Okay, The Readers, I need your help on this one. I have to stay very, very late at work tonight (I know!) and I brought an extra meal for dinner. Cheese and roast beef and an apple and animal cookies and a cherry Coke. So really healthy.

And we got an email from the office manager announcing that she was going to clean out the break room refrigerator, which I give her mad props for, as some of that shit has started to colonize and form its own federal systems. General office protocol dictates that whenever the refrigerator is cleaned, we are sent a warning, and those of us who have food in there we want to protect mark it with our names and a "do not throw away" label. Which I did. Well. Guess what was not in the fridge when I went to check on it a couple of hours ago, along with the bottle of my own mayo I use when I concoct my elaborate 45-cent meals. (My extreme rage over this situation shall not be discussed here; know only that it exists, far larger than myself.) Guess what was in the trash can instead, buried with the penicillin-in-Rubbermaid, the green and runny pizza, the sub sandwiches with extreme attitudes. So I rescued it, placed it back in the fridge, and went about my stupid, stupid job (because I am not in any way bitter about the fact that I work here) and there it sits. De-trashed. Now: What do I do? Should I still eat this stuff? It was all in plastic Ziplock bags, including the apple, so it's not like it was touching the nasty stuff directly, and not for any serious length of time. So it's not exactly George Costanza eating the eclair out of the garbage can. But.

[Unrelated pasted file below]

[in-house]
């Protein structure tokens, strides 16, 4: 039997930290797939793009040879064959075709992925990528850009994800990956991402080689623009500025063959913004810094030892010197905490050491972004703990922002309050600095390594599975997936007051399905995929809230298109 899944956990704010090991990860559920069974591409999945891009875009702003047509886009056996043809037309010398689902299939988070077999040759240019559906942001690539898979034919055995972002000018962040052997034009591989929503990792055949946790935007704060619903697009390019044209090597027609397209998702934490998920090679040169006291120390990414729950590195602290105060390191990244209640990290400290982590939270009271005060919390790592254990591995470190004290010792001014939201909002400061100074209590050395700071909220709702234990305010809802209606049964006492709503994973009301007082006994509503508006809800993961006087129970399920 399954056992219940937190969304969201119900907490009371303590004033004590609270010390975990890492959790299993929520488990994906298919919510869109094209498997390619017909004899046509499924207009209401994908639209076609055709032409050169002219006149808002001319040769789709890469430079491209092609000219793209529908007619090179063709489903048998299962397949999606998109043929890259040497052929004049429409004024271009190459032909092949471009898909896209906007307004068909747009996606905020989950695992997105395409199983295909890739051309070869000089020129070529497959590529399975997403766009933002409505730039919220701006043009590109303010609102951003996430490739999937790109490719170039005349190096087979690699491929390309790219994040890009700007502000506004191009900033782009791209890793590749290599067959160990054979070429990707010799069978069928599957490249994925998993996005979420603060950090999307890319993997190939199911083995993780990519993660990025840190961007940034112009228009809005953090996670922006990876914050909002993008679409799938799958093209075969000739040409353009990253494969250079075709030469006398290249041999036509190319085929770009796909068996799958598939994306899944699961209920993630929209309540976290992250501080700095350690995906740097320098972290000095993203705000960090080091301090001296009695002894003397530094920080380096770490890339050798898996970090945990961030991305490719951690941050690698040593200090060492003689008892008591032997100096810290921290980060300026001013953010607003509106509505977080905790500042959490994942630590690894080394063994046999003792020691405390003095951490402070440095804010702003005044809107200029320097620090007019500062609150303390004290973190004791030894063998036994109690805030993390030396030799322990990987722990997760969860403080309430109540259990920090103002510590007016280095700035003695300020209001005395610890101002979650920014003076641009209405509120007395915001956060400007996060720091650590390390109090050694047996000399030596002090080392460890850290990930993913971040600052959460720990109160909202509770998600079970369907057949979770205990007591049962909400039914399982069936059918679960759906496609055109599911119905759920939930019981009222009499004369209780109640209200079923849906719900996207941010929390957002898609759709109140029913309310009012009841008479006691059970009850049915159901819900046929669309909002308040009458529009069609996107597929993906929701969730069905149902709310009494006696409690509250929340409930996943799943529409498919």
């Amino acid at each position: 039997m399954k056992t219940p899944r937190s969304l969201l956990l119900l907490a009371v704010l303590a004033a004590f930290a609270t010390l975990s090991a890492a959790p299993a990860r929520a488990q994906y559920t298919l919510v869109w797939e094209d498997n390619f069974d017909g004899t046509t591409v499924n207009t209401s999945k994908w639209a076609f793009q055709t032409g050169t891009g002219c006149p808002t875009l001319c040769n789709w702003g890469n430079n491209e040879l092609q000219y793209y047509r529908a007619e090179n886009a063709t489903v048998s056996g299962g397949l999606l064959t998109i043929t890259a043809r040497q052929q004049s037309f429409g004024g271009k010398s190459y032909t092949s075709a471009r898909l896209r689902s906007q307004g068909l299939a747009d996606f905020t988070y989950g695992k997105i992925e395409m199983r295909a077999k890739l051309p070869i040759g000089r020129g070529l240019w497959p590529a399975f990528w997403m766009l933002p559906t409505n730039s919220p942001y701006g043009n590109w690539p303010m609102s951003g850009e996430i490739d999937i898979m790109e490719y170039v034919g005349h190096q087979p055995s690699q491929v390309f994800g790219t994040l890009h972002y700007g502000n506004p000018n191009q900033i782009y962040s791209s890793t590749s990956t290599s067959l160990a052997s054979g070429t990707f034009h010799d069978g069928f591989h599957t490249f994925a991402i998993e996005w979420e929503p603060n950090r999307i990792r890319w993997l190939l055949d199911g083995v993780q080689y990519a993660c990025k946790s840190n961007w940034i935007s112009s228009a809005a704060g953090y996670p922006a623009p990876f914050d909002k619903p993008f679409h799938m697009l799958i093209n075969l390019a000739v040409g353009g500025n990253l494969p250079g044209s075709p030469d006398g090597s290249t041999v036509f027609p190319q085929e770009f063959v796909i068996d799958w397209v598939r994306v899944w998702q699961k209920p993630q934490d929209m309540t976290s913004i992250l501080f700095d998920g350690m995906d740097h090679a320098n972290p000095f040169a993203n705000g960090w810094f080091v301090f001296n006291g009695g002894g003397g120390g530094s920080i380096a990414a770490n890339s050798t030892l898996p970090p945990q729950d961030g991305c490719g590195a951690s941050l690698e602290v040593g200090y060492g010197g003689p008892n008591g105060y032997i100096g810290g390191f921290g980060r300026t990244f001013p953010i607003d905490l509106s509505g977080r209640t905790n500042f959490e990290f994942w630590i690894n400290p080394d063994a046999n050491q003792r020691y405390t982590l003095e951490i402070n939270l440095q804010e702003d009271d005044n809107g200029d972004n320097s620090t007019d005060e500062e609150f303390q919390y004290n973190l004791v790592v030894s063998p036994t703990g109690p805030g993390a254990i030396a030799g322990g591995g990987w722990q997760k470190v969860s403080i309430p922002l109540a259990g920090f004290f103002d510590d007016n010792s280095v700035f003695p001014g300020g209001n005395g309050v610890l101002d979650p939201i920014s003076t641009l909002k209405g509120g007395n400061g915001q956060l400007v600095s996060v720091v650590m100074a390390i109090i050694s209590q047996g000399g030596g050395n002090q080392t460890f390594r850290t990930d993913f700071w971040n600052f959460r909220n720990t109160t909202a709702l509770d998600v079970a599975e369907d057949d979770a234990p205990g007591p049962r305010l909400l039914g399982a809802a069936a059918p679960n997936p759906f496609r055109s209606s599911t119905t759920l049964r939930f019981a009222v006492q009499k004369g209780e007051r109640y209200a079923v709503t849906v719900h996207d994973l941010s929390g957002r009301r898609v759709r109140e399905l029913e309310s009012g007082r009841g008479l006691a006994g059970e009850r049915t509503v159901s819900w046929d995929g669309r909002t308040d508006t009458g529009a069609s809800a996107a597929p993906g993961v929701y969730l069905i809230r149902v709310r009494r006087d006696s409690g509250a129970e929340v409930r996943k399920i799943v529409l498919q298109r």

My. Dinner. Was. In. The. Trash. Can. Comments? Questions? Suggestions? Offers of marriage into health insurance so that I may leave this damnable place?

November 20, 2003

Mary Beth is an introvert.

She is eager to communicate but prefers doing so via email, a giant stage, or intense conversation about Important Things.

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